When it was first proposed to establish laboratories at Cambridge, Todhunter, the mathematician, objected that it was unnecessary for students to see experiments performed, since the results could be vouched for by their teachers, all of them of the highest character, and many of them clergymen of the Church of England.
Many persons nowadays seem to think that any conclusion must be very scientific if the arguments in favor of it are derived from twitching of frogs' legs (especially if the frogs are decapitated) and that, on the other hand, any doctrine chiefly vouched for by the feelings of human beings (with heads on their shoulders) must be benighted and superstitious.
Sourav's greatest asset is his ability to communicate. He is a naturally very confident person. He encourages his team, is a great motivator and a born captain. He is not the media's blue eyed boy because he is a very straightforward person, who never minces his words, instead he talks in a no nonsense manner to the press. He shares an extremely healthy rapport with his teammates. His leadership skills are also vouched for by the youngsters in the team. He has phenomenal brand value. He's the new-age Indian, an aggressive go-getter, full of self-belief, determination.
When I'd RSVPed for tonight, I hadn't expected to be the youngest by three-plus decades. To be honest, I hadn't expected anything. I didn't have the mental capacity. The excitement over my first house party overwhelmed me and kept my thoughts abuzz for three weeks. Jim and Valerie suggested Harry and Jackie invite me. Understandably, Harry and Jackie were skeptical about bringing a single male into their close-knit group, but Valerie vouched for me, which persuaded Jackie. I leapt at the invitation-any single male would have-but now, learning about the most recent medications to assist smooth menopausal transition, I was seriously rethinking my decision.
The real difference is this: the Christian says that he has knowledge; the Agnostic admits that he has none; and yet the Christian accuses the Agnostic of arrogance, and asks him how he has the impudence to admit the limitations of his mind. To the Agnostic every fact is a torch, and by this light, and this light only, he walks. The Agnostic knows that the testimony of man is not sufficient to establish what is known as the miraculous. We would not believe to-day the testimony of millions to the effect that the dead had been raised. The church itself would be the first to attack such testimony. If we cannot believe those whom we know, why should we believe witnesses who have been dead thousands of years, and about whom we know nothing? The Agnostic takes the ground that human experience is the basis of morality. Consequently, it is of no importance who wrote the gospels, or who vouched or vouches for the genuineness of the miracles. In his scheme of life these things are utterly unimportant. He is satisfied that 'the miraculous' is the impossible. He knows that the witnesses were wholly incapable of examining the questions involved, that credulity had possession of their minds, that 'the miraculous' was expected, that it was their daily food.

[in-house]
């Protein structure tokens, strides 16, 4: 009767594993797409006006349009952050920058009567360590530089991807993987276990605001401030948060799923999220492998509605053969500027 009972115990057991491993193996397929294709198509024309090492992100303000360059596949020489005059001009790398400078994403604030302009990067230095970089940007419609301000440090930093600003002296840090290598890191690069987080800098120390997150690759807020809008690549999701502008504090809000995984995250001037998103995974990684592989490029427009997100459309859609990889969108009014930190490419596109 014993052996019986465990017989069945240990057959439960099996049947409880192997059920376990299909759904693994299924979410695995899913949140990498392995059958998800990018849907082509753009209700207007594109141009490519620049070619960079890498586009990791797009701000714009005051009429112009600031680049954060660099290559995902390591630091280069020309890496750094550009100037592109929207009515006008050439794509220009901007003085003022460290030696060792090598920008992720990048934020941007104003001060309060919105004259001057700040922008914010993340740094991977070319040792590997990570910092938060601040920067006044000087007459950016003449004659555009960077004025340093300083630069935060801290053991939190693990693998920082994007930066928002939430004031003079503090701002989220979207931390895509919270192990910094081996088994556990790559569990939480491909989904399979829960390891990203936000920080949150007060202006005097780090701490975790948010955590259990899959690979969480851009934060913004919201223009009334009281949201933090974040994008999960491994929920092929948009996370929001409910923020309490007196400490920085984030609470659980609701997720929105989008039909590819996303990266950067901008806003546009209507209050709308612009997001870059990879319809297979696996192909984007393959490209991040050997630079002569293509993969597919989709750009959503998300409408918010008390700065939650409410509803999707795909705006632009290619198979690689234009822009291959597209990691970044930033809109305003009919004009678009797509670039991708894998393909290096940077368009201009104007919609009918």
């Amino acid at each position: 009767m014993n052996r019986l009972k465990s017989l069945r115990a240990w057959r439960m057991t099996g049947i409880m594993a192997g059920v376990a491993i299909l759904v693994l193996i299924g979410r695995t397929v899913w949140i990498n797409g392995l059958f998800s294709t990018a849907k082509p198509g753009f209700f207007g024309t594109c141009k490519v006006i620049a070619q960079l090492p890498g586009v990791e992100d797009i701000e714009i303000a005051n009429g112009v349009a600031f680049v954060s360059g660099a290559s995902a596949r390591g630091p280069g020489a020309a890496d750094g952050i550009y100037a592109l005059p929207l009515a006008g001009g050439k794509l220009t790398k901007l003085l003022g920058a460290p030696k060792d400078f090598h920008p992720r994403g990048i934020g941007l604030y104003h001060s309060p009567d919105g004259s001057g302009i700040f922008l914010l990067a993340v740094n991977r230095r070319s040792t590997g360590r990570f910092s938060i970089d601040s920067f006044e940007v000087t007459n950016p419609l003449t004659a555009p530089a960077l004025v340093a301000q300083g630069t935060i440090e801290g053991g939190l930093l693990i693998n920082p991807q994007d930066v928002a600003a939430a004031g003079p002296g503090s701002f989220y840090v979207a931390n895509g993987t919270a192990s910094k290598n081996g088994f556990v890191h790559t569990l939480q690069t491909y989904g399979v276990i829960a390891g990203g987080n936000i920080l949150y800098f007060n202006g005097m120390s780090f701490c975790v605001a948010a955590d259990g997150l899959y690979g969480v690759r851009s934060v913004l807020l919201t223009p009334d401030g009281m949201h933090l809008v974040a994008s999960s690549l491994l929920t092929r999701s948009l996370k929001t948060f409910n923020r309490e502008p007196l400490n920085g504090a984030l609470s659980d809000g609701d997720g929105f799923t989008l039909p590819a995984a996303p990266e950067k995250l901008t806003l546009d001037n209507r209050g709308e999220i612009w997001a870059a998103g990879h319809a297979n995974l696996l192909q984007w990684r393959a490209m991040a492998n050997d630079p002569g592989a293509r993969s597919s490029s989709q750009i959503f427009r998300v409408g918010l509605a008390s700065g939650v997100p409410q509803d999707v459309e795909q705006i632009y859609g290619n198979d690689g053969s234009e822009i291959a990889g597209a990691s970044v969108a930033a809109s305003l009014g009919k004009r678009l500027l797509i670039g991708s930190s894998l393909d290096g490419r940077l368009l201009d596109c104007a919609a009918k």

Robert G. Ingersoll
Of course the theologians fought the facts found by the geologists, the scientists, and sought to sustain the sacred Scriptures. They mistook the bones of the mastodon for those of human beings, and by them proudly proved that "there were giants in those days." They accounted for the fossils by saying that God had made them to try our faith, or that the Devil had imitated the works of the Creator. They answered the geologists by saying that the "days" in Genesis were long periods of time, and that after all the flood might have been local. They told the astronomers that the sun and moon were not actually, but only apparently, stopped. And that the appearance was produced by the reflection and refraction of light. They excused the slavery and polygamy, the robbery and murder upheld in the Old Testament by saying that the people were so degraded that Jehovah was compelled to pander to their ignorance and prejudice. In every way the clergy sought to evade the facts, to dodge the truth, to preserve the creed. At first they flatly denied the facts - then they belittled them - then they harmonized them - then they denied that they had denied them. Then they changed the meaning of the "inspired" book to fit the facts. At first they said that if the facts, as claimed, were true, the Bible was false and Christianity itself a superstition. Afterward they said the facts, as claimed, were true and that they established beyond all doubt the inspiration of the Bible and the divine origin of orthodox religion. Anything they could not dodge, they swallowed and anything they could not swallow, they dodged. I gave up the Old Testament on account of its mistakes, its absurdities, its ignorance and its cruelty. I gave up the New because it vouched for the truth of the Old. I gave it up on account of its miracles, its contradictions, because Christ and his disciples believe in the existence of devils - talked and made bargains with them. expelled them from people and animals. This, of itself, is enough. We know, if we know anything, that devils do not exist - that Christ never cast them out, and that if he pretended to, he was either ignorant, dishonest or insane.
Robert G. Ingersoll